The other shortcut often taken during API design is to apply a version to the MIME type itself, and has been demonstrated to be beneficial in the very near term.  This solution does manage the version disconnect at the service layer, but leaves un-patched clients unable to fully consume the service until new client versions can be distributed.  Even though this strategy is one we are very familiar with as API service integrators, it is extremely consumer hostile as all the service version management responsibility have been dumped on the consumer.  Worse still this type of versioning is unique to each integration, greatly increasing the difficulty of a service which aggregates functionality from multiple APIs to create some or all of its responses.  This strategy will solve your concerns for versioning, but it comes at a hefty cost to the API’s consumers, and if there is completion in the space, this poor experience could result in the loss of a client or consumer.

Both of these reasons taken in isolation or together should be enough to convince a reasonable designer of the importance of removing all versioning from their API.  However, there is a more fundamental reason to exclude versioning entirely and it goes back to the very first guideline.  Versioning is a solved problem within the HTTP application protocol.  I previously discussed the ETag strategy to perform cache control, but this is nothing more than a more specific form of representation versioning.  If part of the structure or field of a message representation changes between versions, normal validation processing should handle this change, and the client can update its local representation and model cache for the service from the service itself.  If a historical representation of a resource is required for audit or some other need, the memento header exists to handle requesting a resource and representation as it existed at a certain point in time.

Clearly this is not be the simplest solution, however it is a far more useful and standard way to version the resources and messages of an API.  By adhering to the standard way to perform this action, a sophisticated http consumer can always know the status of any data it holds locally and remain unconcerned about the version of the service running.  Furthermore, this sophisticated client can be used to consume other APIs which follow these guidelines, with little or no additional integration effort.

Hypermedia APIs: Stop worrying about your URI patterns.

In my last post I discussed the need to carefully construct your resource and message representations in order to increase the flexibility of your design over time.  Great care needs to be taken to avoid many of the pitfalls which can befall your design with insufficient attention.  A considerable portion of your time as a designer of a hypermedia web api should be spent designing your representations.  This post may then come as a small relief as I would like to talk about removing an entire concern from your API designer mind to free up time for the previous discussion; the URI pattern.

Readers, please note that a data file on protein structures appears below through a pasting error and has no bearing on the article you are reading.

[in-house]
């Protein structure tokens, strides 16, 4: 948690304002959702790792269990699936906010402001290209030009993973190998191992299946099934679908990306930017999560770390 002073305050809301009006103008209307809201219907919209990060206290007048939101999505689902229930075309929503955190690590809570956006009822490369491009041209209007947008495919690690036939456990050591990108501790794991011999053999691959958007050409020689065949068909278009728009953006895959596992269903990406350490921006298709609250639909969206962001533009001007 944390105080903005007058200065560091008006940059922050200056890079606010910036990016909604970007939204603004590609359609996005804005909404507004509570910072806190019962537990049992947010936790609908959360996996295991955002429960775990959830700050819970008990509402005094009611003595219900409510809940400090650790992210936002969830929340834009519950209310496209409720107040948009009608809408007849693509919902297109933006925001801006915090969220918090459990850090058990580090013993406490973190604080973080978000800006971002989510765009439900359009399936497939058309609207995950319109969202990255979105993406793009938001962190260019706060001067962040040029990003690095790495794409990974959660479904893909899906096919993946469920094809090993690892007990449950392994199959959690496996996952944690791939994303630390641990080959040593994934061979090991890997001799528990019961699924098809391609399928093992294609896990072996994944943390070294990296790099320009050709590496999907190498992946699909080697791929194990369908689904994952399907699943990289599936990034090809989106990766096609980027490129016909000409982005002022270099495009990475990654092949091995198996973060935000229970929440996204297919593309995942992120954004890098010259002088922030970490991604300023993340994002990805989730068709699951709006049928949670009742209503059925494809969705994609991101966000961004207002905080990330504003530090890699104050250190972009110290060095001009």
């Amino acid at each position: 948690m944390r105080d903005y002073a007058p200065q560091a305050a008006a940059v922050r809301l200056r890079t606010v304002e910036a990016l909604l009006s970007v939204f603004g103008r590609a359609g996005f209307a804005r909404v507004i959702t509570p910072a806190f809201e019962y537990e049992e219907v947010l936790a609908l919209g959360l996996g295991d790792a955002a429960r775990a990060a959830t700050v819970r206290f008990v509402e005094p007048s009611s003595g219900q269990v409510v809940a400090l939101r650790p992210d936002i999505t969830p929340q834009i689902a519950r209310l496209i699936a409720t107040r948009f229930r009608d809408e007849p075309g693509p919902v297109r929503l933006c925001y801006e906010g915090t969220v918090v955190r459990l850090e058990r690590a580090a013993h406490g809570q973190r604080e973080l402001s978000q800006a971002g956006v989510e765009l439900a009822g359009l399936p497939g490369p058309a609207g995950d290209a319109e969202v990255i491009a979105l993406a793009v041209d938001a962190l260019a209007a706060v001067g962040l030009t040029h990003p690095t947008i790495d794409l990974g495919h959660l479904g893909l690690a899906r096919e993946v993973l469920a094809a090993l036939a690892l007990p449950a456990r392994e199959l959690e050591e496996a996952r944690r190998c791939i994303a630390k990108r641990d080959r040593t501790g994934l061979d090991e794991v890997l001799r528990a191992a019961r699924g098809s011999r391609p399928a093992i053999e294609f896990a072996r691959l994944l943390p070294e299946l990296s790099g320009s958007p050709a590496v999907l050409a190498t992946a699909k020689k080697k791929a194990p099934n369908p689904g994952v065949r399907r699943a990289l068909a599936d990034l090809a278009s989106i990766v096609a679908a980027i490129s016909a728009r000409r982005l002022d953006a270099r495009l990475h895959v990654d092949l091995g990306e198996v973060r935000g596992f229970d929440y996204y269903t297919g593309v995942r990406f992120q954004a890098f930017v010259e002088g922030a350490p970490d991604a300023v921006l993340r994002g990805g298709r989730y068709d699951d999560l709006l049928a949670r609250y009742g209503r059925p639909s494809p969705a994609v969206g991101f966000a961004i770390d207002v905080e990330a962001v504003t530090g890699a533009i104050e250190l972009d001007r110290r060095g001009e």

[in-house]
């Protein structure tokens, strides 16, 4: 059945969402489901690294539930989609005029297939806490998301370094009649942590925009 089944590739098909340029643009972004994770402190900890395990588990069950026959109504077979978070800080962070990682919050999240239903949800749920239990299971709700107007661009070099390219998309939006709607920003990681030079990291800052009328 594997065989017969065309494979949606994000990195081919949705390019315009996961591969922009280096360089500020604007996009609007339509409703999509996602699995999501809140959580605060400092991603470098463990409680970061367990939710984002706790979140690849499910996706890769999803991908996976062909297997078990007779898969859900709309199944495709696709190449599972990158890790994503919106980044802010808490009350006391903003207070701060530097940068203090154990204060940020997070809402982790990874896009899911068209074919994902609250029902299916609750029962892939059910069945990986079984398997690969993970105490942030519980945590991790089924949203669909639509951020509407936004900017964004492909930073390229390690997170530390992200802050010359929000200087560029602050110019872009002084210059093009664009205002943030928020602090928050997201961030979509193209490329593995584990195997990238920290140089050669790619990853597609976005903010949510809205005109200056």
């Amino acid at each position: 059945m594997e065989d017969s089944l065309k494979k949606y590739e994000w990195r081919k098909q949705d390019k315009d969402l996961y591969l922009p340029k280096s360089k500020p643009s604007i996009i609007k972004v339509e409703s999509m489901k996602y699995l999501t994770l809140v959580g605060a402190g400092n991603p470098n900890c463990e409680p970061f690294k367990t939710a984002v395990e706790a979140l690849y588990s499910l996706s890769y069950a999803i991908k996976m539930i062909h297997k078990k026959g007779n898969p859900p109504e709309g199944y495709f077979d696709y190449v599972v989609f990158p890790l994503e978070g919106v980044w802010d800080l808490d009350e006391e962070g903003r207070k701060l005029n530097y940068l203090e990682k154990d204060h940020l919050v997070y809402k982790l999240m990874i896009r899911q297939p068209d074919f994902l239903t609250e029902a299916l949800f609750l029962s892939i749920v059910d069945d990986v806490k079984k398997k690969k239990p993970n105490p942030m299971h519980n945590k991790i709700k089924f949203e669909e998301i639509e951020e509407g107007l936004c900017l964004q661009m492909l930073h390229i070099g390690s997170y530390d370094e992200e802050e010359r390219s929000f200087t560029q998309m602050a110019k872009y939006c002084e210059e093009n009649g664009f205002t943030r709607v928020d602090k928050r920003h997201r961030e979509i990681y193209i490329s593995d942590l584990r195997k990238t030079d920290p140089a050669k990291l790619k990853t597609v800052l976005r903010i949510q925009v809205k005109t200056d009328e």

For the most part the guidelines previous to this one could largely be followed in a crud or hypermedia web api and you could expect improved results regardless.  This trend ends now, and depending on your attachment to the tools or strategies I’m about to reference, this might upset you.  Immediately stop spending any design energy on your URI pattern philosophy, rotation, choice, or strategy as you simply won’t need it.

The documentation and standardization around a hierarchical URI pattern generally wastes an inordinate amount of designer and developer time before some semblance of a workable design reaches the hands of a capable developer.  In order to help speed up this process of wasting time, many solutions like OAS (Swagger), Apiary.io, RAML, etc.. have been created to cut out chunks of effort to disprove a design.  This statement isn’t to be taken out of the appropriate context, as previously stated hypermedia web api’s are not right for every situation.  There are many viable situations where the solutions they offer are the correct tool for the job.  However, scaling those solutions to a large domain size with limited or no control over consumer code, and desiring high utilization endurance over time, it becomes an exceptionally difficult task to accomplish.  I would argue the longer you desire the API to run unmodified, the closer to effectively impossible the task becomes, and the point where this occurred wouldn’t be anywhere near as far in the future as you might believe.

Overloading the URI structure to contain semantic information places a tremendous amount of pressure on the designer to allow enough gap for future growth and needs within the hierarchy.  It also places a huge burden on the consumer of the service to know a lot of information about your service before being able to fully utilize it.  Kin Lane (“the api evangelist”) on the recent Api Academy podcast described this as human targeted documentation and tooling.  Meaning that while tooling can help set up some of the boilerplate code, the responsibility for tying things together is left for the human developer.

When utilizing a hypermedia web api which matches the preceding four guidelines, the URI pattern for resources is entirely irrelevant as the actual URIs are completely opaque to a consumer of the API.  With the root resource representation name of ‘user’, and assuming complete home document, and vocabulary definitions, the actual URI for the resource is meaningless.